The Dissolved Oxygen Theory guide provides a clear and simple description of the measurement principles of Dissolved Oxygen (DO). The theory of DO is explained as well as the practical aspects of choosing the right sensor for an application, calibrating it, and carrying out DO and BOD (Biological Oxygen Demand) measurements.
The following topics and more are covered in the Dissolved Oxygen Guide:
- Theory of Dissolved Oxygen
- Types of Dissolved Oxygen Sensors
- Handling the Equipment
- Biological Oxygen Demand
Benefit from this guide and learn the theory and practice of Dissolved Oxygen applications.
1. Theory of Dissolved Oxygen
Oxygen is the third most common element in the universe and the most common in the Earth’s crust (49%). However, because oxygen is highly reactive, most of it is bound to other elements to form chemical compounds. Elementary oxygen in its two allotropes O2 and O3 (ozone) only exists in relevant concentrations on our planet. That is because it stems from biological processes that pertain to Earth (mainly photosynthesis).
Thus, elementary oxygen and its occurrence are linked to life and its chemical activities. Due to its reactive nature, it also contributes to less desirable processes, such as corrosion or fire hazards.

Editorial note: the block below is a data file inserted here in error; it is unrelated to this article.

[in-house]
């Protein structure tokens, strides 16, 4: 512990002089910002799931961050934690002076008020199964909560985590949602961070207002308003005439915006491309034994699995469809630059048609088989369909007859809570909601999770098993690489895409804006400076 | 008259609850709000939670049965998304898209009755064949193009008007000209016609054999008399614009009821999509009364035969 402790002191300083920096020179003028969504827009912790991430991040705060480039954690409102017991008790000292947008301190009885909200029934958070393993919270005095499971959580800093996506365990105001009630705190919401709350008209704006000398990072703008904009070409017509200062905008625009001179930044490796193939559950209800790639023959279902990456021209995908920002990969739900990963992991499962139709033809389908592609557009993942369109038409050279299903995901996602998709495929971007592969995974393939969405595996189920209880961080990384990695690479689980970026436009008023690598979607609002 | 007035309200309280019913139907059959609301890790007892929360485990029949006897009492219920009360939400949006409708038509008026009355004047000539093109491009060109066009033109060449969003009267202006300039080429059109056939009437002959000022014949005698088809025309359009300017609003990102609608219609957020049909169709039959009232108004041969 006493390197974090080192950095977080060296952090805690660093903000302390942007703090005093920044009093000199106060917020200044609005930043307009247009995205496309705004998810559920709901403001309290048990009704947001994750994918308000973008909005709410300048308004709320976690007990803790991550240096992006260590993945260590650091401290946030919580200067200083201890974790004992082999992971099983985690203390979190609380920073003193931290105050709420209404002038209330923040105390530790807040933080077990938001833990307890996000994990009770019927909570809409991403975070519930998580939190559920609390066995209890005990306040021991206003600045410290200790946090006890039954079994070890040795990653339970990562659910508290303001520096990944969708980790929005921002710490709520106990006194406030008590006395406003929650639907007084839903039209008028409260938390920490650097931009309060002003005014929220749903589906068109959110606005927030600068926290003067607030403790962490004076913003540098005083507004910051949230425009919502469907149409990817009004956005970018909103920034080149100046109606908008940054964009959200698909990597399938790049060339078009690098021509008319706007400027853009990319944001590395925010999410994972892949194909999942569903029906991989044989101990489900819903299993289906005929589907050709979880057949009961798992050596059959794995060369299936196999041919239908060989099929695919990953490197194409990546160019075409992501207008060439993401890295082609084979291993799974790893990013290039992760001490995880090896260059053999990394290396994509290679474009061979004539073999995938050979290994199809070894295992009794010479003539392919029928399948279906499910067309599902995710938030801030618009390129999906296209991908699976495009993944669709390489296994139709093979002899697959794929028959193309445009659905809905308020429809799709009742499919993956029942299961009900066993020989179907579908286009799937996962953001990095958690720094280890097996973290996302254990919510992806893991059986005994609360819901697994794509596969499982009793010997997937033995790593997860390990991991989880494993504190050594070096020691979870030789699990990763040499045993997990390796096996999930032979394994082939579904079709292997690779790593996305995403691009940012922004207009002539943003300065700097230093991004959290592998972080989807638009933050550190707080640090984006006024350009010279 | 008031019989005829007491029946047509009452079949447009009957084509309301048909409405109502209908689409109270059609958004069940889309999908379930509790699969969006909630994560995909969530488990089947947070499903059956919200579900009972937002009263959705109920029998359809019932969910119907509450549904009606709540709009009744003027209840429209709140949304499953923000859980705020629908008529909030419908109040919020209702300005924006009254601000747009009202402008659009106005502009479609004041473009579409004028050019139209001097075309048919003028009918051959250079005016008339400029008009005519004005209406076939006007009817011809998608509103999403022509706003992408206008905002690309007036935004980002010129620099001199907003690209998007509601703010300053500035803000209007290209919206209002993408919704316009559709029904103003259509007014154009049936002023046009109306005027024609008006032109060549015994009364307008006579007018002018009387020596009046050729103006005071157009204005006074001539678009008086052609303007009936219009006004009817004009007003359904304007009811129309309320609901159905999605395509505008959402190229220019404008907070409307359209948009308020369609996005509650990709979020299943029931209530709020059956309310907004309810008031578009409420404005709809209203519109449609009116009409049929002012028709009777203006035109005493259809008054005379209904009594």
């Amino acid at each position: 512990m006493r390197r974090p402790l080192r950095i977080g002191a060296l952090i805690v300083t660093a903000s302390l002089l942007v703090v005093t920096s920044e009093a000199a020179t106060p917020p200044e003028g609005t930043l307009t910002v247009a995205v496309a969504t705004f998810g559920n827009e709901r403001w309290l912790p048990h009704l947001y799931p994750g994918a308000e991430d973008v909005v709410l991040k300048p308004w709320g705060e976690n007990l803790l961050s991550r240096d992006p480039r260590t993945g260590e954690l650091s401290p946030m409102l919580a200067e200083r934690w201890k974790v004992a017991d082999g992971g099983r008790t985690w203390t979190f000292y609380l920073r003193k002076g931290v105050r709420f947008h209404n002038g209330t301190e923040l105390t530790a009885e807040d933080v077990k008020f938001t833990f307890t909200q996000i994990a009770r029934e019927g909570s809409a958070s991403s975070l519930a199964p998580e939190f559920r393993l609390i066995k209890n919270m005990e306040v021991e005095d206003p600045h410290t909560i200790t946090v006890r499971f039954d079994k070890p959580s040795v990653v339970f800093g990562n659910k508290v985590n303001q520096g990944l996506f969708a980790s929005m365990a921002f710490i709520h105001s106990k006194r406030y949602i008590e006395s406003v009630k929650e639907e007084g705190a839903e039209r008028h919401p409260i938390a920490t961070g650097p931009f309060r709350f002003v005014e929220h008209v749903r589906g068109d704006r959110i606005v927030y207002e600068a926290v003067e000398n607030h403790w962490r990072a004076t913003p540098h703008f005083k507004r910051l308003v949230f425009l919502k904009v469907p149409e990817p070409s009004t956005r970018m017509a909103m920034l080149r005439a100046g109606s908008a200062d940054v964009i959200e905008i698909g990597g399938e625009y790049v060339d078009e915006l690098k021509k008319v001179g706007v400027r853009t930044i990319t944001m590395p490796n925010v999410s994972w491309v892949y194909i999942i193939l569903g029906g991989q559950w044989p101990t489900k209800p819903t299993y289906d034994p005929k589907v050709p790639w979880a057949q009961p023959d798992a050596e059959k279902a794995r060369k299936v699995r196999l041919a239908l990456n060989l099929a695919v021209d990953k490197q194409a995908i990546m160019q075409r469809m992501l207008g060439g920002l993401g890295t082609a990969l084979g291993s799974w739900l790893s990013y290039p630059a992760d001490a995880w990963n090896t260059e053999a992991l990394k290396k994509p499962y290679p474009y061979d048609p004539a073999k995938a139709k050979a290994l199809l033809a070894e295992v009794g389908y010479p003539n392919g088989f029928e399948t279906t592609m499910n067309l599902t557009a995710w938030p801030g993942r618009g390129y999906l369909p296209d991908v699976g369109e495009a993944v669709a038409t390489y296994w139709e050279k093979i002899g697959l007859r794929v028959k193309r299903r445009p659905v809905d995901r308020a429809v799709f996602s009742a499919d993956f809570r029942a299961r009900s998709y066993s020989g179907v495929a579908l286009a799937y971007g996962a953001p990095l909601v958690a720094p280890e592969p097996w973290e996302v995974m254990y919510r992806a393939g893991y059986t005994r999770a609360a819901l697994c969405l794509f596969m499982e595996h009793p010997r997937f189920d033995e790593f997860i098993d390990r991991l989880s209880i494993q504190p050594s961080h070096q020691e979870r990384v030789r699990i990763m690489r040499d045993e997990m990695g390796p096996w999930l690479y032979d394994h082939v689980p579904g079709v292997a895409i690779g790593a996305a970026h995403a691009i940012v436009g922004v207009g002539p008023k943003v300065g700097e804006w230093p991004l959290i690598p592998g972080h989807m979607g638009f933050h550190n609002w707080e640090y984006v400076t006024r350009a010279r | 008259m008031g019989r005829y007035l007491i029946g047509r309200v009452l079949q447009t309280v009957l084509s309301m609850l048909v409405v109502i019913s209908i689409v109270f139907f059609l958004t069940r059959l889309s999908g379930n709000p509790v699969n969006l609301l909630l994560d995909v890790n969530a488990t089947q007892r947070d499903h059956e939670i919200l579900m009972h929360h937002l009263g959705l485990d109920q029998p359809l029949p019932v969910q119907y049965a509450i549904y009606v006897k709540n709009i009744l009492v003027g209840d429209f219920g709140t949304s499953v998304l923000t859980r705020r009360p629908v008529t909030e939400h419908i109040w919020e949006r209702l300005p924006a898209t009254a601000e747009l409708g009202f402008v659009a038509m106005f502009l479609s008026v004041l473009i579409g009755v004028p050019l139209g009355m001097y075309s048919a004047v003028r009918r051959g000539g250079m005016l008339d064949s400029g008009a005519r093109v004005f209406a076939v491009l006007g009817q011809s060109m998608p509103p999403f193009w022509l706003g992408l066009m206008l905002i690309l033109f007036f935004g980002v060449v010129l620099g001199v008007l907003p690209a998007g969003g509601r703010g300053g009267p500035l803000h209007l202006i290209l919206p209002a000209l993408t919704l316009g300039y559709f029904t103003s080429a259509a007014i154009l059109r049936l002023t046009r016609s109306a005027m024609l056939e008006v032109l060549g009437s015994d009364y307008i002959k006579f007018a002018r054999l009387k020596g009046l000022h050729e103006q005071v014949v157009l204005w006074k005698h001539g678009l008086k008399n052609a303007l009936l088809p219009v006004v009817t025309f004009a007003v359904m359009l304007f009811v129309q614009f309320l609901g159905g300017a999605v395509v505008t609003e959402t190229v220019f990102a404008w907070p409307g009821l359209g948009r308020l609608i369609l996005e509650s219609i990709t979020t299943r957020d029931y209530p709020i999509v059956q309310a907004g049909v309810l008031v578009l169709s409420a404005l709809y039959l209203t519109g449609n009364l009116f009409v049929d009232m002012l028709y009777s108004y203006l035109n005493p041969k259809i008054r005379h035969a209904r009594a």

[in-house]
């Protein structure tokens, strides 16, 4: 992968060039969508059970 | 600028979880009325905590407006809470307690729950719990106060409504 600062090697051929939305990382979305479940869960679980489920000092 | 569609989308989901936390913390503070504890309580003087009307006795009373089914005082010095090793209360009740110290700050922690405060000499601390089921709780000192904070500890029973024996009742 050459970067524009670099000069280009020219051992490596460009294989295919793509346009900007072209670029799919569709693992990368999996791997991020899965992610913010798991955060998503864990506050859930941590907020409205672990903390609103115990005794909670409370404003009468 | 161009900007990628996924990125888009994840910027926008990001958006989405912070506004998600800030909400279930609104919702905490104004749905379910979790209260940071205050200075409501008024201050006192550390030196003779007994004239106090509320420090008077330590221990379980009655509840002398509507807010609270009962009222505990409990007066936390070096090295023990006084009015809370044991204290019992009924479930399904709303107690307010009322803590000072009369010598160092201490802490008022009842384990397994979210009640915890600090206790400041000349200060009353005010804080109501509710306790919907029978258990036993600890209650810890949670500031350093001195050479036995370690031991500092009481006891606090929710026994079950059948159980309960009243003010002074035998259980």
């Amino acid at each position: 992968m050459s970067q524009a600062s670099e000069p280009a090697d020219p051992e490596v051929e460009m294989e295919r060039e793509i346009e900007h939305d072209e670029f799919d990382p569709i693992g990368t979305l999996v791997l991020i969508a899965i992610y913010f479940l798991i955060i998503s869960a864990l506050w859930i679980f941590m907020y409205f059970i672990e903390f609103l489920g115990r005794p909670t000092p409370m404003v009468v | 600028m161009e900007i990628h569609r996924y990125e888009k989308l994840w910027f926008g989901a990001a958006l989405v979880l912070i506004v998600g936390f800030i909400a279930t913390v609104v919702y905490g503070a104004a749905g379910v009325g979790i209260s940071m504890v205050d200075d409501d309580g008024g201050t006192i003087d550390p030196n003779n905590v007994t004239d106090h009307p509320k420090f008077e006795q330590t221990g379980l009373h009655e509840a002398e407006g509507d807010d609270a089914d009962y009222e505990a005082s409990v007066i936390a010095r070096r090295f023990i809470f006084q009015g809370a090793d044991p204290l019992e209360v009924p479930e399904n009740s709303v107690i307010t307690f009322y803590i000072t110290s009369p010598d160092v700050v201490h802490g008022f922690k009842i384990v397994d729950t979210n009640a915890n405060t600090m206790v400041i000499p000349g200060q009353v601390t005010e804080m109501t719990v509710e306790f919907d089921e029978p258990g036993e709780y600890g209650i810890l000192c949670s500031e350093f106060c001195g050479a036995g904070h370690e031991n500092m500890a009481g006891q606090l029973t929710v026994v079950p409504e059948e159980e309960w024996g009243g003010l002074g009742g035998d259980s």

Measuring concentrations of oxygen dissolved in water can be very important for monitoring habitats (such as lakes, oceans or aquariums), production processes (such as beer or cheese fermentation), treatment of wastewater, or corrosion-sensitive processes.
2. Types of Dissolved Oxygen Sensors
O2 is a highly reactive molecule, so reactive in fact that it only exists in our atmosphere because it is continuously produced by photosynthesis. It reacts as an oxidizing agent—i.e. in a chemical reaction it receives electrons. Most Dissolved Oxygen sensors utilize this property of electrochemical reactions for measuring oxygen concentrations. These types of sensors are well established as conventional methods for measurement. They can be categorized as galvanic or polarographic sensors. Optical sensors constitute a modern alternative to these electrochemical methods.
3. Handling the Equipment
This chapter summarizes some hints and recommendations of the daily use of Dissolved Oxygen sensors. They are based on generally accepted handling and operational rules.
4. Biological Oxygen Demand
One important analysis to assess water quality is determining the BOD (Biochemical Oxygen Demand). BOD is an indicator of the amount of organic matter present in freshwater. High BOD levels may indicate that water is contaminated with coliform bacteria, other pathogens and organic compounds and therefore unfit for human consumption.